Horactio Banks Career Stats
Games - 29
Carries - 283
Yards - 1,534
Touchdowns - 12
Long - 77
Yards per carry - 5.4
Yards per game - 52.9
Ball State running back Horactio Banks started feeling a pain in his lower leg in February 2015.
After a series of trainer diagnoses, X-rays and MRIs, it was confirmed that Banks suffered a stress fracture in his lower leg, an injury that would require surgery.
The insertion of a steel rod in his leg and around 6-8 months of recovery will keep the Cardinals' most experienced running back out for the 2015-16 season. Banks' collegiate career will end as a medical disqualification.
"At that point, knowing all of that information, we determined that it would be in [Banks'] best interest to be medically disqualified," head coach Pete Lembo said. "That was a decision of our team of doctors, trainers and Horactio."
Banks also missed three games during his redshirt sophomore season with a knee injury in his other leg.
After redshirting in 2011, he spent the next three seasons as part of a two-headed rushing attack with Ball State's all-time leading rusher Jahwan Edwards. Banks' first two seasons in a Cardinal uniform produced 208 carries for 1,181 yards.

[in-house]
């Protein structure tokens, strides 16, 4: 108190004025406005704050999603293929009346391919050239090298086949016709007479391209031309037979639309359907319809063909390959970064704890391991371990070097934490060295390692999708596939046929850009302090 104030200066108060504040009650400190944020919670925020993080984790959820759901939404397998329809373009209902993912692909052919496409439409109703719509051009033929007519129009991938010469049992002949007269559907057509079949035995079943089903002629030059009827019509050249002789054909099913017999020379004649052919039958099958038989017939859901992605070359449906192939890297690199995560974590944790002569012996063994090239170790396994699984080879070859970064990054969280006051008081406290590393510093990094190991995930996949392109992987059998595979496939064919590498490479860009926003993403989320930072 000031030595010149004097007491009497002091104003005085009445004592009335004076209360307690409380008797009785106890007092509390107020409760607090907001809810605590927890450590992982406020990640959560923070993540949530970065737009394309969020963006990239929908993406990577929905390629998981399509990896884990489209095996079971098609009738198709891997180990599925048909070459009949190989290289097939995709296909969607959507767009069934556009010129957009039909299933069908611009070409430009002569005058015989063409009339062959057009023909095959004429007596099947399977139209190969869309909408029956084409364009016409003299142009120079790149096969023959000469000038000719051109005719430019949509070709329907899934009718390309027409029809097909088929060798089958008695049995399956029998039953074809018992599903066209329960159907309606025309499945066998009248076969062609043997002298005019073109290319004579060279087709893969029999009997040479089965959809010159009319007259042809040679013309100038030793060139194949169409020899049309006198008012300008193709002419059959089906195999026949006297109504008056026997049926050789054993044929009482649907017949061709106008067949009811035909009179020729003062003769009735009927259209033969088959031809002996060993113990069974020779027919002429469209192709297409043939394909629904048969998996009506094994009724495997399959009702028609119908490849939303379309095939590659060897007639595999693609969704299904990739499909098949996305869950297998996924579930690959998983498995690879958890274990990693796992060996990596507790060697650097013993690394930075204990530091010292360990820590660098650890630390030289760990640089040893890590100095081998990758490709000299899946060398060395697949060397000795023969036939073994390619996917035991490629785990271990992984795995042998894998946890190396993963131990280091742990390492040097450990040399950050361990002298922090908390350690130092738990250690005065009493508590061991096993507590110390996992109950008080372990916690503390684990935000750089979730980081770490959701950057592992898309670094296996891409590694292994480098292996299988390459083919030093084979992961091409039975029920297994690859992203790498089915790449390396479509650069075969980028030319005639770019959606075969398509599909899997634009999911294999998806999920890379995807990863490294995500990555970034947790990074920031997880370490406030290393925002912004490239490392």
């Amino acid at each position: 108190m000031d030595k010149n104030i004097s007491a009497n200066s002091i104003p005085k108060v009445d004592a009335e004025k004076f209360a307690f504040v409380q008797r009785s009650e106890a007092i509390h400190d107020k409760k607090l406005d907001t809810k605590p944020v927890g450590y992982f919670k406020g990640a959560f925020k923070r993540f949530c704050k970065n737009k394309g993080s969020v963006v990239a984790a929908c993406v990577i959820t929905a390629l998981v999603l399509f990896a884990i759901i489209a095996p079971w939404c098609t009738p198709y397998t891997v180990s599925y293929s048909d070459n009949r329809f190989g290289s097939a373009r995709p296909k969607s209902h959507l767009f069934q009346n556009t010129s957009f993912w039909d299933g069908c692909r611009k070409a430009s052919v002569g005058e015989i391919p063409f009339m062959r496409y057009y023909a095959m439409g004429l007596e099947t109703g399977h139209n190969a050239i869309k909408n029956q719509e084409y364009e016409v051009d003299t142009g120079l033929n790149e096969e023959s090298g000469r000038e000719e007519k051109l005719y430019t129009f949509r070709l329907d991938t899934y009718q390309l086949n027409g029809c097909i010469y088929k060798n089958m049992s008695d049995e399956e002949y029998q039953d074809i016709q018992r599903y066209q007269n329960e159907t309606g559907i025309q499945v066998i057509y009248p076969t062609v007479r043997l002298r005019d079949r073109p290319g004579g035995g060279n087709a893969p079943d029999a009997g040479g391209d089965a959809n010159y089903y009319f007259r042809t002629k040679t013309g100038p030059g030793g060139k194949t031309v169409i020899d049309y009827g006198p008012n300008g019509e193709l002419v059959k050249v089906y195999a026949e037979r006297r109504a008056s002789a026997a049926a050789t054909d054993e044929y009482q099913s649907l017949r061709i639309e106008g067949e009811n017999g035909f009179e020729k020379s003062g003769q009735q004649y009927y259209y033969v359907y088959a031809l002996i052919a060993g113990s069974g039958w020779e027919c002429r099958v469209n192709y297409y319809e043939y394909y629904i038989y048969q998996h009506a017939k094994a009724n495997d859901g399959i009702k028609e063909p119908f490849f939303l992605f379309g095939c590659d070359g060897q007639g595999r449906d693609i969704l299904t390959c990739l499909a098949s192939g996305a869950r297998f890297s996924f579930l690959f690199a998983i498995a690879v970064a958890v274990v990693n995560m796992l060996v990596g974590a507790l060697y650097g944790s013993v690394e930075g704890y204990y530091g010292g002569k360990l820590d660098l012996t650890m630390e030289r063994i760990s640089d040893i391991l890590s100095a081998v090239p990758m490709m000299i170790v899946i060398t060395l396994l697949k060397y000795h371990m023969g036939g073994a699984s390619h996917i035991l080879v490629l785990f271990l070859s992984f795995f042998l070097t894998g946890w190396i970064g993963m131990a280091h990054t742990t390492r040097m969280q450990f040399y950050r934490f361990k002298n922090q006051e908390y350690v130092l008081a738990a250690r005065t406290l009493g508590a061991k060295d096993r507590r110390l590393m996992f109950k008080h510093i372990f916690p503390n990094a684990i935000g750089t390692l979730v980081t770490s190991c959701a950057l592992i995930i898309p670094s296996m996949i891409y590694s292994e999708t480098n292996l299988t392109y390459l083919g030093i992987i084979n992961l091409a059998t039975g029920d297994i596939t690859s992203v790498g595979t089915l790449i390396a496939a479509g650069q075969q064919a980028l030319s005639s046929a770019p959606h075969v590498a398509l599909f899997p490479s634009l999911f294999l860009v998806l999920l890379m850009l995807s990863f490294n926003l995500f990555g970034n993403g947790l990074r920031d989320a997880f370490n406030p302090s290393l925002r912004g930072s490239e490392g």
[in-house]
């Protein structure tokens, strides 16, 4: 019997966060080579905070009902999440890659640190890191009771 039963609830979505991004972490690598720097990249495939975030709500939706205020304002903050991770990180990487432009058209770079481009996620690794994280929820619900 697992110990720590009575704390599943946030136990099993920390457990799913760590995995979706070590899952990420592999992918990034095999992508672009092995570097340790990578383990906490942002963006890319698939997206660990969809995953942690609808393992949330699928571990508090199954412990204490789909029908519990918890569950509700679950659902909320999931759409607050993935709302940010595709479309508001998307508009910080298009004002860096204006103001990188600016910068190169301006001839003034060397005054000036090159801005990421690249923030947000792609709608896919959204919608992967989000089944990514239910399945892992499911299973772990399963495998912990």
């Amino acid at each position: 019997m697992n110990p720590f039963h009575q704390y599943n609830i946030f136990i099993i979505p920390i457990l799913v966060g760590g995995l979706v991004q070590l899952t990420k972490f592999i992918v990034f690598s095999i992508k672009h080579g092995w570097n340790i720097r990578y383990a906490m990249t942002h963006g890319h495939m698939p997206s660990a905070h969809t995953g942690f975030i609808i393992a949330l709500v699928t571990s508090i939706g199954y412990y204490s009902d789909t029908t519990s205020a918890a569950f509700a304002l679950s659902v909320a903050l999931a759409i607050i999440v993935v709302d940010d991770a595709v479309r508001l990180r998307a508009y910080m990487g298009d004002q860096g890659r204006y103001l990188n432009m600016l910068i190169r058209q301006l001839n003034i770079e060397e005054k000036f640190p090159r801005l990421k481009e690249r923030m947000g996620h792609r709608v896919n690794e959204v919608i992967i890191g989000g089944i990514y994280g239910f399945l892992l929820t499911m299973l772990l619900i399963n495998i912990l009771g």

Banks picked up 353 yards on 75 carries last season while dealing with the injury that will keep him out this year.
While his career carrying the ball in a Ball State uniform may have come to an end, Banks remains a vital part of the team.
He has continued to help mentor the remaining running backs as a student assistant and mentor. Banks will also be assisting off the field, as he'll be part of the summer bridge program at Ball State.
The tailbacks competing for the starting job look up to Banks' experience.
"It's unfortunate that [Banks] is a guy that I looked up to, and he's out," junior Teddy Williamson said. "But it's time to step up."
Williamson, along with the other three running backs, have three seasons of combined experience.
Moving forward, Banks will make it a priority to attend practices and help his teammates in any way, all while finishing school and maintaining his scholarship.
"He's been out here every day, staying very much engaged with what's going on," Lembo said. "Our job now, along with him, is to find meaningful ways for him to contribute, even if he's not running the ball for us."